Delaware School Board Election 2017 Survey: Seaford

In this last of the School Board candidate surveys, we have Seaford School District Board of Education candidates.  Actually, make that just one!  Even though there is a race, with John Hanenfeld facing Michael Kraft, only one of the candidates responded.  I appreciate all the work the candidates took to fill out these surveys.  Life is busy, whether you are running for a school board or not.  With that being said, I will be coming out with an article later tonight with my endorsements for many races.  This respondent will NOT receive an endorsement from me.  Why?  Read the answers to the survey questions.  I don’t expect people to agree with me.  In fact, it would make this blog useless if everyone did because there would be no need for it.  But everyone is certainly entitled to their opinions.

1) Do you support a parent’s right to opt their child out of the state assessment? Why or why not?

John Hanenfeld: No. As with all issued tests, students are encouraged to partake in this evaluation.

2) Why are you running for a board seat in your district?

Hanenfeld: Here in Seaford, unopposed elections are common place. I served on this Board 2005-2010 three years as President. I waited to the last possible moment to run so the Stakeholders of Seaford could banter over concerns within the District. Without an Election, all would be quiet and no change would occur.

3) What are your thoughts on digital technology in the classroom?

Hanenfeld: I would like to see all classrooms activities are simulcast for all to listen in especially those home absent.

4) With a massive state deficit for FY2018, what are things you think your district can do to save money during this crucial time?

Hanenfeld: Freeze all hiring, line by line cost analysis and trust that our statewide elected officials will not seek a bail out from those who produce.

5) The local teachers union plays a large part in school districts. How do you plan to engage this association in your district?

Hanenfeld: Would do away with Collective Bargaining and adopt Collaborative bargaining techniques.

6) Recently the Christina School District Board of Education passed a policy regarding safety zones in their schools. This gives a uniform process for federal immigration officials in the event they should question or contact an undocumented student whereby the feds would have to consult the Superintendent first. Are you in agreement with this policy? Should the policy go a step further for sanctuary schools?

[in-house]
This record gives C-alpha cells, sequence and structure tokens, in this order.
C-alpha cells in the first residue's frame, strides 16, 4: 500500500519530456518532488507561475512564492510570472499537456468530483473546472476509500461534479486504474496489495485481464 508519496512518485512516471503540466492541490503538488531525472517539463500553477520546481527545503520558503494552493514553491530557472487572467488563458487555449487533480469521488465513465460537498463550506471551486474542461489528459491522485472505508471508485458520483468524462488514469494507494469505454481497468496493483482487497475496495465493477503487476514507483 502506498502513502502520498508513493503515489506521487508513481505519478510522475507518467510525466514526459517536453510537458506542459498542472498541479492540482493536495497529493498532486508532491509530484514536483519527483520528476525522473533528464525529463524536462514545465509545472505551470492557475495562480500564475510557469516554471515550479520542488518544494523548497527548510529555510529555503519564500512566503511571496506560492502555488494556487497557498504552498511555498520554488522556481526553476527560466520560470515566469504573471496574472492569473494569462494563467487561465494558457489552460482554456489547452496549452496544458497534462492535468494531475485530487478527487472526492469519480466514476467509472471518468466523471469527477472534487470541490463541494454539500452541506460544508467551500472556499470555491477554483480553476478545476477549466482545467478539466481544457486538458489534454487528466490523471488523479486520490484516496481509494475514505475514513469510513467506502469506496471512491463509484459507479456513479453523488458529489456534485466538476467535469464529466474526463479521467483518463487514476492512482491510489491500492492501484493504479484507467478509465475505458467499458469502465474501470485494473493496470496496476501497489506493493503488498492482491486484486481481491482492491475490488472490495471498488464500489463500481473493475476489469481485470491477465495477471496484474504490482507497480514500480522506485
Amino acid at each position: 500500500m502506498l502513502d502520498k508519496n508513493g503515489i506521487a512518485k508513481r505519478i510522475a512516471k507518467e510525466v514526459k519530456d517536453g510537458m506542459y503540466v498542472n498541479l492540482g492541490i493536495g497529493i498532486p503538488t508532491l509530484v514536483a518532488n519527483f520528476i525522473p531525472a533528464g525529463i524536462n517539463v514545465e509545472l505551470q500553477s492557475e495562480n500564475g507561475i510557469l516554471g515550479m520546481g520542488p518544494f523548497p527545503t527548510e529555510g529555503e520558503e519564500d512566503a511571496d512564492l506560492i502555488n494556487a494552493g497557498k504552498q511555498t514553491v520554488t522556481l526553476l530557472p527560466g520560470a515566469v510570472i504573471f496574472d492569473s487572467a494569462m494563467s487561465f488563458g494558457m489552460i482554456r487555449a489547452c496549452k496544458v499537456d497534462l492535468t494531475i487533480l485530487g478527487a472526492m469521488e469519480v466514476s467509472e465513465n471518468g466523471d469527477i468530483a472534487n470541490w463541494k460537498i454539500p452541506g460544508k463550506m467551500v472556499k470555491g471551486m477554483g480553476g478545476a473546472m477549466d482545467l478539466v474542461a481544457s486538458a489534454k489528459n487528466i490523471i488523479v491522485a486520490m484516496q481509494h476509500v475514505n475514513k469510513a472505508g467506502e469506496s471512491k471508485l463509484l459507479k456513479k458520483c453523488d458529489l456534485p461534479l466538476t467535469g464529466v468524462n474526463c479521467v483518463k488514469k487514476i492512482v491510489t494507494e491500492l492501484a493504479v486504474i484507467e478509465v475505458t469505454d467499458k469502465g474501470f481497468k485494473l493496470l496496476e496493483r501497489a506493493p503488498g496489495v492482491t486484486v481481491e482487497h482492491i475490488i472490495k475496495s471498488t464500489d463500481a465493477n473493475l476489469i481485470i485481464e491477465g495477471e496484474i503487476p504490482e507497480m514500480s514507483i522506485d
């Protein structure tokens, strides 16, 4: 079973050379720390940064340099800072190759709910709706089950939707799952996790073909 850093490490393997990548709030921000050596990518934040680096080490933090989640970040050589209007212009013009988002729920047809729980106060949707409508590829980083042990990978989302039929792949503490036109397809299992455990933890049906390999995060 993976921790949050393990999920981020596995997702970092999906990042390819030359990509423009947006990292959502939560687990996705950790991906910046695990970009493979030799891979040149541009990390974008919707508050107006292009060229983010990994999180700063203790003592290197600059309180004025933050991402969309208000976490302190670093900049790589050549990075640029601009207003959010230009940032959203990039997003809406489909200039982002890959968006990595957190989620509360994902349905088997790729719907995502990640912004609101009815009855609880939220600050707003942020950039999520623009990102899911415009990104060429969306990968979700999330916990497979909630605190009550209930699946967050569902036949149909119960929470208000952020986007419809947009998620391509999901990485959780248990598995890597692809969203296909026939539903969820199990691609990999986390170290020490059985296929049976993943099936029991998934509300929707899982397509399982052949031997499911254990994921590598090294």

Hanenfeld: No. Our first priority is the keep our schools safe. If immigration officials believe or suspect that a felon who is undocumented walks the schools hallways, then yes they should have the right to question that individual without being second guessed by the District.

7) Are you in favor of Delaware going through a massive redistricting of their school districts? If it meant you would have to give up your board seat would you be in favor of this?

Hanenfeld: YES! Nearly 7 years ago, Tom Wagner’s office was commissioned to study this and recommended that the State consolidate and that 19 districts are excessive. His office recommended that the State only have three Districts plus one handling all Vo Tech. The savings where $45M annually. In Western Sussex County we have four districts all within 10 miles of each other. The student count is less than most Districts up North.

8) Do you feel students should receive more unstructured learning time/play/recess?

Hanenfeld: Instruction time is critical, so is recess and open air activities. A balance must be established.

9) What are your thoughts on school vouchers where students attending private schools would receive state or federal funding from education budgets to help with tuition costs?

Hanenfeld: The argument that State Dollars should follow the student seems to be the future with the current administration. With what is seen with school choice and Charter Schools on how they capture students from home schools, I could only imagine how Private Schools will then draw from Charters.

10) Many in Delaware feel school board members give what is known as a “rubber stamp” where they automatically vote yes on any action item the district suggests. Do you feel the role of a school board member is to serve the district or the students of the district? Please explain.

Hanenfeld: Complete nonsense with this candidate. The Board sets policy and evaluates the Superintendent for the betterment of all stakeholders in an equitable manner. Ask the tough questions and make hard decisions.

11) Understanding of school finances and funding is crucial to serving on a school board. How much do you understand the different funding sources in education?

Hanenfeld: Served from 2005 – 2010 (three years as Board President) and was a member of the District’s Economic Oversight committee 2012 – 2014.

12) What volunteer experience have you had in traditional Delaware public schools or in the school district you seek to serve?

Hanenfeld: As before served 2005-2010.

13) What do you believe is the biggest challenge facing Delaware students at this time?

Hanenfeld: Parents and guardians. Since a school age child spends 88% of their lives outside the school a good upbringing with an appreciation of education and respect is critical.

14) Can you please discuss your thoughts on special programs and de facto segregation?

Hanenfeld: Inherently with school choice is a form of segregation. Look at the demographic makeup of any charter school as it compares to the market which they serve.

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